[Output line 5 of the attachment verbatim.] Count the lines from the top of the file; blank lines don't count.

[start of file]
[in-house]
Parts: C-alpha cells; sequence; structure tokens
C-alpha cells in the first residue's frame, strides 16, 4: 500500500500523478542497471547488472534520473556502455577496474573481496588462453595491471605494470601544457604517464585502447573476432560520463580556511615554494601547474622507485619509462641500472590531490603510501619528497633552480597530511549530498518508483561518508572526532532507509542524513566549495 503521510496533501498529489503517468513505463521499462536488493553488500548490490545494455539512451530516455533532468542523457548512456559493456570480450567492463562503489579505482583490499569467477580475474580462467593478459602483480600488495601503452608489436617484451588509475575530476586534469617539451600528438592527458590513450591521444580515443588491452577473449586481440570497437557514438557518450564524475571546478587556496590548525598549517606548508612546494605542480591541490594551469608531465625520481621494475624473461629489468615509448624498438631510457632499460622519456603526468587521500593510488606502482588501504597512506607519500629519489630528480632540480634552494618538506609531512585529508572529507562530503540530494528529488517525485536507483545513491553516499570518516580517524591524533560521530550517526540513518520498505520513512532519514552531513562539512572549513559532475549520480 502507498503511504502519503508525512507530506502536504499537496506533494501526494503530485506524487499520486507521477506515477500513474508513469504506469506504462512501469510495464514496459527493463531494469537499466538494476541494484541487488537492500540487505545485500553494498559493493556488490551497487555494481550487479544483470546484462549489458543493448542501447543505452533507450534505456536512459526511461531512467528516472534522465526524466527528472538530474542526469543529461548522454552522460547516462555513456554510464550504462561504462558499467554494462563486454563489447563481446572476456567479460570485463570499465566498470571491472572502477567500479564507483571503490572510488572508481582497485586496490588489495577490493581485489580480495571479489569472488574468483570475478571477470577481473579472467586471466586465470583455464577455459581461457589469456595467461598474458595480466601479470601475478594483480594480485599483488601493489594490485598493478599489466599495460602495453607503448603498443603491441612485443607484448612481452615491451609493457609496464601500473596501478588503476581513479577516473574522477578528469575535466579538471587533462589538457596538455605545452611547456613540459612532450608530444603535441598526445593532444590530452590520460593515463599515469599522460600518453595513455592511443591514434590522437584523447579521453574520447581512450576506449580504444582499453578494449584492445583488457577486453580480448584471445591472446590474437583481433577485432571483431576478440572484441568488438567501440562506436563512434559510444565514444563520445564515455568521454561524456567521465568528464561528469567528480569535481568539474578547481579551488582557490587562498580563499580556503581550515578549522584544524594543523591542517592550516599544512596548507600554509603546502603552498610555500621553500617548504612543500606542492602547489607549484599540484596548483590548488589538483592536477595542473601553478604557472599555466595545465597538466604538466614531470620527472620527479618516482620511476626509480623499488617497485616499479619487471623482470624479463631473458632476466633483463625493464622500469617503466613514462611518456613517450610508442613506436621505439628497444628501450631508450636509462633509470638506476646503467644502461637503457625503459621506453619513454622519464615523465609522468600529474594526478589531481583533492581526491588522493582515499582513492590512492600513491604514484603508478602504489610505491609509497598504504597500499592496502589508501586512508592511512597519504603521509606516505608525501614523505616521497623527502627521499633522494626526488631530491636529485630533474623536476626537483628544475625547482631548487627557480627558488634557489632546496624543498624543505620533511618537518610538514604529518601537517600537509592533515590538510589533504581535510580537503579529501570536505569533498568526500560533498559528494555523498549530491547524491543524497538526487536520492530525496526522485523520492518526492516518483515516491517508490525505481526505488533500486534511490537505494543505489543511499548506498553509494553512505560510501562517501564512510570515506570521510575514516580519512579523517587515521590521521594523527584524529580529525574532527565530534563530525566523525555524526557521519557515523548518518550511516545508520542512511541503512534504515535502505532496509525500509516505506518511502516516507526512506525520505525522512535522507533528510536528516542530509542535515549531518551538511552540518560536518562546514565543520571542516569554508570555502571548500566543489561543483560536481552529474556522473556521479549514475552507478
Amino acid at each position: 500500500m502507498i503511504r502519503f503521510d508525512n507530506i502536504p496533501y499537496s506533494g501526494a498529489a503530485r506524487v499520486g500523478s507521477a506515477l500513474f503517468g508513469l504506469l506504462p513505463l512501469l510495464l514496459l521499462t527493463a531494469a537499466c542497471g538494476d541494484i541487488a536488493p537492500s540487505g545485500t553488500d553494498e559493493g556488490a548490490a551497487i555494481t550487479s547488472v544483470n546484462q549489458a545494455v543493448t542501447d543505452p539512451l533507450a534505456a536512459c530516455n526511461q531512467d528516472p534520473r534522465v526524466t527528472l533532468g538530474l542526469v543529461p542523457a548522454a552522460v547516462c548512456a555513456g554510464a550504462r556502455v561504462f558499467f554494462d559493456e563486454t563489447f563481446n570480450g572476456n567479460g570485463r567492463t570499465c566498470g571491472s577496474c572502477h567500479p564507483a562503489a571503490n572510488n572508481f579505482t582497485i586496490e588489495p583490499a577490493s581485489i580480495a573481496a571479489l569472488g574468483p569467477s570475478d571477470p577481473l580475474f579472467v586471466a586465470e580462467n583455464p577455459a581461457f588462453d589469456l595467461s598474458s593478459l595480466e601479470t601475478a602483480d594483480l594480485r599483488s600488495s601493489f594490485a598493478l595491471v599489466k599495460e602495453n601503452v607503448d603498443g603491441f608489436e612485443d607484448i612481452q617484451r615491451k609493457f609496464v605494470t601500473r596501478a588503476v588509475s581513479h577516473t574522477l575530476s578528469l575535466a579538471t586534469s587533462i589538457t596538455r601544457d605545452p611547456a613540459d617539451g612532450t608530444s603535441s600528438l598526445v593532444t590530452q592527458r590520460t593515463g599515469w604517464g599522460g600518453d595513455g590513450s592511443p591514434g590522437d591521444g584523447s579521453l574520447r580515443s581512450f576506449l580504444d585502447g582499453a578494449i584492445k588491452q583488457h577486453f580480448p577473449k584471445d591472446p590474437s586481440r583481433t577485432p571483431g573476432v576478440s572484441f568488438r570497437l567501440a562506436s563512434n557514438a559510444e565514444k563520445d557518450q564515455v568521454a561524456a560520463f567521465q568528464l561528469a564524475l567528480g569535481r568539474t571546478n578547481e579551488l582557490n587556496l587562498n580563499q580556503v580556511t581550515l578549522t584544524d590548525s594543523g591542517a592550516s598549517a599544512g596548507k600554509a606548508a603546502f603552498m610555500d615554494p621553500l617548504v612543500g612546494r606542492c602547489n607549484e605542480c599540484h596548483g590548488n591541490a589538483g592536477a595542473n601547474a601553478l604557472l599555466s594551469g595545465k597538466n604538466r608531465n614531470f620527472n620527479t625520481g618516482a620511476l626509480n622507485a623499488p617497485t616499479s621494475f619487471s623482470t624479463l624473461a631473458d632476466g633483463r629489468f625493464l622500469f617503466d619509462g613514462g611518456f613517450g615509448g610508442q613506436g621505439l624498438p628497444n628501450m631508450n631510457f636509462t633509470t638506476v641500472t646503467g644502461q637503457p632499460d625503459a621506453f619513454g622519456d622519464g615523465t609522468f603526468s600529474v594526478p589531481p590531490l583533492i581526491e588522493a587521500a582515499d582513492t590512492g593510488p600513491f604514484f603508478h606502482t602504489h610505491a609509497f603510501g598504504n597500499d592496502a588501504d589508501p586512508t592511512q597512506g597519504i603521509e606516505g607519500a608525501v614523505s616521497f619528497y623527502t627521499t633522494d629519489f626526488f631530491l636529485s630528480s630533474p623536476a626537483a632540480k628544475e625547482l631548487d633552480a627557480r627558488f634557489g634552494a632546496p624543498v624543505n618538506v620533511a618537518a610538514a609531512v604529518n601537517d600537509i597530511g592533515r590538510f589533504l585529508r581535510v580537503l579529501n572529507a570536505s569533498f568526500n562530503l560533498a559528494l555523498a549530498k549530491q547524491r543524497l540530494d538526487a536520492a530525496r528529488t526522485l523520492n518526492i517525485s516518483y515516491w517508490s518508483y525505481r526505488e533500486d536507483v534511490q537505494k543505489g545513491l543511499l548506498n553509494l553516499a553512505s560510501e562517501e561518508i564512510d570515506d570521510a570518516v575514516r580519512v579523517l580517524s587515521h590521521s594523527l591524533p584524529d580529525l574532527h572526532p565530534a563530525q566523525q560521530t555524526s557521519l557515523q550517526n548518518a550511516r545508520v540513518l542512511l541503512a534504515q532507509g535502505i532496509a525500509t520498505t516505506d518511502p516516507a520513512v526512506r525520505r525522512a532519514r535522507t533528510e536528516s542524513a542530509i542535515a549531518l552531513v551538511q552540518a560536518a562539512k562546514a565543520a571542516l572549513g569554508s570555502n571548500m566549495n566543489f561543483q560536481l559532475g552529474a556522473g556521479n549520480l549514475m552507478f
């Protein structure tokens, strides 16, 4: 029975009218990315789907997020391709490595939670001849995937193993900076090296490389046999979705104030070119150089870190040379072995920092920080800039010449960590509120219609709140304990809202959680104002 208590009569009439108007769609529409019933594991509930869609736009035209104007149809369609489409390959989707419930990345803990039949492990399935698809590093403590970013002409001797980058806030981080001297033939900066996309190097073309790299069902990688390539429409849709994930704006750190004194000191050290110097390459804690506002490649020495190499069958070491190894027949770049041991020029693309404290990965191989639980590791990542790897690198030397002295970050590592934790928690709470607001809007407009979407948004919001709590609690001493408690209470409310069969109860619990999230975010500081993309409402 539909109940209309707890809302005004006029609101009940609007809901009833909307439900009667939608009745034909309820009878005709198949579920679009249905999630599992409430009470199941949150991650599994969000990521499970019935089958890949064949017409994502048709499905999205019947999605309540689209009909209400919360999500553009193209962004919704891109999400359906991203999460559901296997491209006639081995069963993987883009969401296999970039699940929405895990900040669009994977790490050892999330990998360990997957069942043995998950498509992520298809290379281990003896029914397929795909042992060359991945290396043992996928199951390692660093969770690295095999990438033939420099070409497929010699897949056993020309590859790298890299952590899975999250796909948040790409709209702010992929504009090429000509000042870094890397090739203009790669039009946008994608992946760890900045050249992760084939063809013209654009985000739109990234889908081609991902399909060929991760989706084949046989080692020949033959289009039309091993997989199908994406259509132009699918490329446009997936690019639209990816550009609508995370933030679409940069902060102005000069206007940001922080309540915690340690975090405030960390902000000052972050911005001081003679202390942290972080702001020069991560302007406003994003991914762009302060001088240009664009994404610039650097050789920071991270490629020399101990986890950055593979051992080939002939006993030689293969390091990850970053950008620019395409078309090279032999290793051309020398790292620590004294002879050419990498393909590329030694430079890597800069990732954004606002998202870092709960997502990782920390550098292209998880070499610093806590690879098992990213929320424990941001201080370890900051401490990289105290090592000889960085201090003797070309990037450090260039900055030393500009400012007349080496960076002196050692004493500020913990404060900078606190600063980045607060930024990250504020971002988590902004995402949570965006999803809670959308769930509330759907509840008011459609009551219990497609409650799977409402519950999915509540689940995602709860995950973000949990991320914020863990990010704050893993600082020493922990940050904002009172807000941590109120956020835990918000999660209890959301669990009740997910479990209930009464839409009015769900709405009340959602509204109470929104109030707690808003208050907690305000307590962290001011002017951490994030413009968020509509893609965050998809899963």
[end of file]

């Protein structure tokens, strides 16, 4: 029975009218990315789907997020391709490595939670001849995937193993900076090296490389046999979705104030070119150089870190040379072995920092920080800039010449960590509120219609709140304990809202959680104002 208590009569009439108007769609529409019933594991509930869609736009035209104007149809369609489409390959989707419930990345803990039949492990399935698809590093403590970013002409001797980058806030981080001297033939900066996309190097073309790299069902990688390539429409849709994930704006750190004194000191050290110097390459804690506002490649020495190499069958070491190894027949770049041991020029693309404290990965191989639980590791990542790897690198030397002295970050590592934790928690709470607001809007407009979407948004919001709590609690001493408690209470409310069969109860619990999230975010500081993309409402 539909109940209309707890809302005004006029609101009940609007809901009833909307439900009667939608009745034909309820009878005709198949579920679009249905999630599992409430009470199941949150991650599994969000990521499970019935089958890949064949017409994502048709499905999205019947999605309540689209009909209400919360999500553009193209962004919704891109999400359906991203999460559901296997491209006639081995069963993987883009969401296999970039699940929405895990900040669009994977790490050892999330990998360990997957069942043995998950498509992520298809290379281990003896029914397929795909042992060359991945290396043992996928199951390692660093969770690295095999990438033939420099070409497929010699897949056993020309590859790298890299952590899975999250796909948040790409709209702010992929504009090429000509000042870094890397090739203009790669039009946008994608992946760890900045050249992760084939063809013209654009985000739109990234889908081609991902399909060929991760989706084949046989080692020949033959289009039309091993997989199908994406259509132009699918490329446009997936690019639209990816550009609508995370933030679409940069902060102005000069206007940001922080309540915690340690975090405030960390902000000052972050911005001081003679202390942290972080702001020069991560302007406003994003991914762009302060001088240009664009994404610039650097050789920071991270490629020399101990986890950055593979051992080939002939006993030689293969390091990850970053950008620019395409078309090279032999290793051309020398790292620590004294002879050419990498393909590329030694430079890597800069990732954004606002998202870092709960997502990782920390550098292209998880070499610093806590690879098992990213929320424990941001201080370890900051401490990289105290090592000889960085201090003797070309990037450090260039900055030393500009400012007349080496960076002196050692004493500020913990404060900078606190600063980045607060930024990250504020971002988590902004995402949570965006999803809670959308769930509330759907509840008011459609009551219990497609409650799977409402519950999915509540689940995602709860995950973000949990991320914020863990990010704050893993600082020493922990940050904002009172807000941590109120956020835990918000999660209890959301669990009740997910479990209930009464839409009015769900709405009340959602509204109470929104109030707690808003208050907690305000307590962290001011002017951490994030413009968020509509893609965050998809899963």